Cops won’t prosecute Dominic Cummings over his ‘coronavirus lockdown breach’ when he travelled to Barnard Castle

COPS will not prosecute Dominic Cummings over his “coronavirus lockdown breach” when he travelled to Barnard Castle.

The former senior advisor to Boris Johnson had denied breaking lockdown rules last year after driving more than 200 miles from London to Durham.

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Dominic Cummings speaking in the Rose Garden in May 2020[/caption]

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Mr Cummings stayed at his parents’ property in Durham despite having coronavirus symptoms[/caption]

Mr Cummings has one child with wife Mary Wakefield
Rex Features

Mr Cummings, who quit his role in November 2020, defended his decision to travel from London because he worried his son could not be properly taken care of when he and his wife fell ill.

Durham Police were presented with a dossier from former North west chief prosecutor Nazir Afzal over the alleged beaches.

Durham Police’s deputy chief constable Dave Orford has now written to Mr Afzal’s lawyers to inform them that they will not be taking any further action, The Mirror reported.

He states: “Durham Constabulary has considered your submissions and the allegations raised that are relevant to the force’s area of responsibility.

“We have considered all of the material provided. However, it does not change our decision from that outlined in our press release dated 28th May in respect of Mr Dominic Cummings, and we take a similar view in respect of his wife Mary Wakefield.

“We do not consider the relevant tests are made out in relation to any potential offences raised within your submission. Therefore, Durham Constabulary will be taking no further action.”

The dossier accused Mr Cummings and his wife, Mary Wakefield, of allegedly breaking lockdown by leaving their “primary home” in London and their “second home” in Durham without a reasonable excuse.

In a statement to the press on May 25, Mr Cummings spoke at length of his round trip from London to his parents’ home in Durham during the Covid-19 lockdown.

He revealed that on March 27 he had made the decision to isolate on his father’s farm in Durham after his wife became ill and he believed he was also becoming sick.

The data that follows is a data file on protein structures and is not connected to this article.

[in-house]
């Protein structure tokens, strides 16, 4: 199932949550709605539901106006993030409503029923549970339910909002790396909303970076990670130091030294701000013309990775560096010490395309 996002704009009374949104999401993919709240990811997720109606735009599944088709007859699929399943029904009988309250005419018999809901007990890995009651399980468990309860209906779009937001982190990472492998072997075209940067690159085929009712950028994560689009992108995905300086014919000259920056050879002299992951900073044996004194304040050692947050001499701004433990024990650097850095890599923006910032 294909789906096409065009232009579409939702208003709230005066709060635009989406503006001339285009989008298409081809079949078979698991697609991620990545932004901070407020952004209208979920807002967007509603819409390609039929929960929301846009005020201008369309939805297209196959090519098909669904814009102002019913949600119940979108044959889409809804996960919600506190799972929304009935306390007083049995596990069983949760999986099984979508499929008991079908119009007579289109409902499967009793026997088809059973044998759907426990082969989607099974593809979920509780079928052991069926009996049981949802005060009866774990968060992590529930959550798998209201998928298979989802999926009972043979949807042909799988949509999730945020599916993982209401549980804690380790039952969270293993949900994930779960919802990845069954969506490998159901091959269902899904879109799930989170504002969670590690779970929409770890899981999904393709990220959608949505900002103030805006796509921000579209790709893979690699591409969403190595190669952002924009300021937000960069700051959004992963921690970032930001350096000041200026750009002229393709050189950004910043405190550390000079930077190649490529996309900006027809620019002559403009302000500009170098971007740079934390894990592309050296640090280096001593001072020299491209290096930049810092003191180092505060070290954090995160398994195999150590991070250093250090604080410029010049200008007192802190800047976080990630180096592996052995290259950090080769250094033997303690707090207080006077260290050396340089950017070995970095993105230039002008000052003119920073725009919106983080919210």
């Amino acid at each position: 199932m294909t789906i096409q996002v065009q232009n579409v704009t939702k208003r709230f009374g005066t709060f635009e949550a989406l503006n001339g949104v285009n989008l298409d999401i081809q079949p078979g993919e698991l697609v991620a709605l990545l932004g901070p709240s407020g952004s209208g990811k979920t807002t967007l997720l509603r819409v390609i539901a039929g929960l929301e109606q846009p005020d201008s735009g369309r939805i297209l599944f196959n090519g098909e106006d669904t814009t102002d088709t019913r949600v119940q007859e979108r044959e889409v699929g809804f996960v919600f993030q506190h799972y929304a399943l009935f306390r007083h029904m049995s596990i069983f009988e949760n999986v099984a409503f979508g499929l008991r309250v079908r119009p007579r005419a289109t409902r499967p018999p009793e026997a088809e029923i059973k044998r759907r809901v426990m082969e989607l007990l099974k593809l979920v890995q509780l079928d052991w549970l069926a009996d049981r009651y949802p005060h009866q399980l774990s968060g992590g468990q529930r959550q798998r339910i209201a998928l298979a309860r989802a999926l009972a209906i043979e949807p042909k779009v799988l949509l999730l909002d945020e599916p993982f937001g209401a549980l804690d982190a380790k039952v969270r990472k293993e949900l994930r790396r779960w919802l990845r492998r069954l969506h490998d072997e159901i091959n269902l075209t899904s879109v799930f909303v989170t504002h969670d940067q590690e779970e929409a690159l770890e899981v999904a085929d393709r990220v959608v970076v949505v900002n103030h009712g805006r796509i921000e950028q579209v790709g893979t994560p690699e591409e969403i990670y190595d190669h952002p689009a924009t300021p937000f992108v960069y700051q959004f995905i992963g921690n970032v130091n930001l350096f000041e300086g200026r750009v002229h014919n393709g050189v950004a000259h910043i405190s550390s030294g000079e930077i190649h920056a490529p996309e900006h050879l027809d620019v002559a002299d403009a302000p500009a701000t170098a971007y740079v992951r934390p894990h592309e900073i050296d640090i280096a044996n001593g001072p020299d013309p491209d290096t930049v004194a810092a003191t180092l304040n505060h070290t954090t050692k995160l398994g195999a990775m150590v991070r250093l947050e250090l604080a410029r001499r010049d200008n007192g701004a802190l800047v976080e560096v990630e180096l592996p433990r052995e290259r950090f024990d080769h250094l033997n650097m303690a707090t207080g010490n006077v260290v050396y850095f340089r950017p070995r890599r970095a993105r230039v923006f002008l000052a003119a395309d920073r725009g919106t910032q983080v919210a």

He said that he felt his young child could not be properly cared for by them.

That night he said they drove the 264 miles from his London residence to Durham without making any stops.

While at his father’s home, Mr Cummings, his wife and son stayed in a separate building on the land, not coming into contact with his family.

On April 2, Mr Cummings said he had left the home in Durham to travel to the nearest hospital as his child was sick but said that he had no contact with “anyone on the way”.

After his family had recovered from their illnesses Mr Cummings said that they went for a walk in the woodland on his father’s private land.

On April 12, which also coincides with his wife’s birthday, Mr Cummings said that he hoped to return to work but wanted to test his eyesight with a 30-mile drive to a local tourist destination, Barnard Castle.

Mr Cummings said that his eyesight deteriorated from his illness over the previous two weeks.

After feeling slightly unwell, Mr Cummings said he left his car for 15 minutes before returning back to his family home in Durham.

On April 13, Mr Cummings and his family arrived back to their London residence.

It has been reported that the No10 aide had travelled to Durham a second time on April 19 with witnesses saying he and his wife were in Houghall Woods.

One resident, who was not named, claimed Mr Cummings said as he walked past: “Aren’t the bluebells lovely?”

But No10 and Mr Cummings have denied the second trip to Durham stating that photos and phone data would prove it to be false.

He reiterated in his statement in the Downing Street Rose Garden that “he behaved reasonably and legally” and that he has “no regrets” about the situation.

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